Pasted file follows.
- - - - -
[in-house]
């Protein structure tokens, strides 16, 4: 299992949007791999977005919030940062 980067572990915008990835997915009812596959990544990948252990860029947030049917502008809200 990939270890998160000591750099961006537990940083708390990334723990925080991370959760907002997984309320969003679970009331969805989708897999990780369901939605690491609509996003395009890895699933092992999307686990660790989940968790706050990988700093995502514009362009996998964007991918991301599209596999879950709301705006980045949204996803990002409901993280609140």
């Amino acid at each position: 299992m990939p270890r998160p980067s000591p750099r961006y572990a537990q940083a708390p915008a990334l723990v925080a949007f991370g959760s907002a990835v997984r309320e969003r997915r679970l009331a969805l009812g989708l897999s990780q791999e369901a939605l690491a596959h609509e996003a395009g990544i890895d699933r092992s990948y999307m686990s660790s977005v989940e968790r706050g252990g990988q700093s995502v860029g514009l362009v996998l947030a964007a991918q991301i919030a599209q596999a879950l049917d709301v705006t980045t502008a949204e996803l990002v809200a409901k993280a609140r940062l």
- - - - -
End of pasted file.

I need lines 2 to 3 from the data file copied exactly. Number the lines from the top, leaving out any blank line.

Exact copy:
């Protein structure tokens, strides 16, 4: 299992949007791999977005919030940062 980067572990915008990835997915009812596959990544990948252990860029947030049917502008809200 990939270890998160000591750099961006537990940083708390990334723990925080991370959760907002997984309320969003679970009331969805989708897999990780369901939605690491609509996003395009890895699933092992999307686990660790989940968790706050990988700093995502514009362009996998964007991918991301599209596999879950709301705006980045949204996803990002409901993280609140």
């Amino acid at each position: 299992m990939p270890r998160p980067s000591p750099r961006y572990a537990q940083a708390p915008a990334l723990v925080a949007f991370g959760s907002a990835v997984r309320e969003r997915r679970l009331a969805l009812g989708l897999s990780q791999e369901a939605l690491a596959h609509e996003a395009g990544i890895d699933r092992s990948y999307m686990s660790s977005v989940e968790r706050g252990g990988q700093s995502v860029g514009l362009v996998l947030a964007a991918q991301i919030a599209q596999a879950l049917d709301v705006t980045t502008a949204e996803l990002v809200a409901k993280a609140r940062l």